Currently, the disadvantages of implementing Hempcrete in building lie in legislature rather than the material itself. Though no laws exist regarding the use of hemp in construction, even the hallucinogen-lacking strain of cannabis cannot legally be grown in the United States. While actual production is a relatively inexpensive process, hemp must be imported from other countries, driving up the cost of offering Hempcrete to those in the market to build or remodel a home.
High-end consumers able to afford Hempcrete face additional challenges when it comes to home inspections. Since this remains a relatively obscure material in the United States, lack of knowledge among inspectors keeps this hurdle steadfast. Asheville, North Carolina architect Tim Callahan stated, “If you show them two-by-fours filled with fiberglass, they know what they’re dealing with, but you mention hemp, and they scratch their heads.”
Hempcrete is currently being used in vast supply across the world in countries where cannabis growth has not been outlawed. Real estate experts had no doubt the legalization of marijuana for medical purposes would have a significant impact on the housing market in the 23 states and the District of Columbia where favorable legislation has been passed. These beliefs revolved primarily around sales; the field of construction was nothing more than an afterthought for them.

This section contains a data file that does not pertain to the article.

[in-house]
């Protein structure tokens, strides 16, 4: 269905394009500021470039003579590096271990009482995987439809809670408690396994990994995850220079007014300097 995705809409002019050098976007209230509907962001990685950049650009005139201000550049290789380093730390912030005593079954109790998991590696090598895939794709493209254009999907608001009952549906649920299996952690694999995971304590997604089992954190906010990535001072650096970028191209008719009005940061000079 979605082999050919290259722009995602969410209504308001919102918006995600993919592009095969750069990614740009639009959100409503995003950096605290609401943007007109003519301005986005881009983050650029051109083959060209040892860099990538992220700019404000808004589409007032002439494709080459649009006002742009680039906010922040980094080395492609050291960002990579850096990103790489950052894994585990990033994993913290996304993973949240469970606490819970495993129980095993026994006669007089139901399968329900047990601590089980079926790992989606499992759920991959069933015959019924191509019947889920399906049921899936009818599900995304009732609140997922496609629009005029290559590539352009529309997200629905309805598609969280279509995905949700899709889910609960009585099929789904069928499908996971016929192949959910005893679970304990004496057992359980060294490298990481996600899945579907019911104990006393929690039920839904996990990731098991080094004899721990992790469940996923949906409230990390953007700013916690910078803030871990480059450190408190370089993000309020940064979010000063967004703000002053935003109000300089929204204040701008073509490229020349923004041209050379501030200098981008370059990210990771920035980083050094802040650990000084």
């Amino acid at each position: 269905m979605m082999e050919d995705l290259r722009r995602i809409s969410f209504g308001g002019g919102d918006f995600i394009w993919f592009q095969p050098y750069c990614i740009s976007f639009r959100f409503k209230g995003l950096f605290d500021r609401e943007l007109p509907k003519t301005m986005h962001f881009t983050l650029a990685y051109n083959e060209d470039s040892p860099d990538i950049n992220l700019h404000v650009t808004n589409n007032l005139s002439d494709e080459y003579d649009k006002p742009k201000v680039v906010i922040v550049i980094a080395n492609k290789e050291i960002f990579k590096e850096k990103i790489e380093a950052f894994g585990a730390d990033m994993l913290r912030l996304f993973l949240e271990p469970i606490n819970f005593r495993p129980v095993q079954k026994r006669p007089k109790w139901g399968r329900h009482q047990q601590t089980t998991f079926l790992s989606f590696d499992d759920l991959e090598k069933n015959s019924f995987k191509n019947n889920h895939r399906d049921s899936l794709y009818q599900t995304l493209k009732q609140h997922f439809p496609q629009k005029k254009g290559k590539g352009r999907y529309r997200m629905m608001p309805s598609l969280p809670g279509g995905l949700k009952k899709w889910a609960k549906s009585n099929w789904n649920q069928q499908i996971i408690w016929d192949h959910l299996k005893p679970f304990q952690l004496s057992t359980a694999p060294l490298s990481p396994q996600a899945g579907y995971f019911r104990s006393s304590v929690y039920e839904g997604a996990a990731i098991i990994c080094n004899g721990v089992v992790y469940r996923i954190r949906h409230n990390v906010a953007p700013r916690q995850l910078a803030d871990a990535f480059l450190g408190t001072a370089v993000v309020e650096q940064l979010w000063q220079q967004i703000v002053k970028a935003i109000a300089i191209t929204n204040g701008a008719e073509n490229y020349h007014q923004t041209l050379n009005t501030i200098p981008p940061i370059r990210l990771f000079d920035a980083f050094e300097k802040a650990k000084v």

Savage, Anderson and several other advocates for hemp’s considerable potential continue to push for change. Executive Director Eric Steenstra of the Hemp Industries Association is also among those supporting the cause, saying, “Some people thought hemp might help get marijuana accepted, but it’s going the other way around.” With its array of health-related, economic and environmental benefits, not to mention changes on the horizon in favor of hemp’s sister strain, the future of Hempcrete in the United States appears promising. Homeowners and construction companies alike are hoping America will follow in the footsteps of other countries in this respect.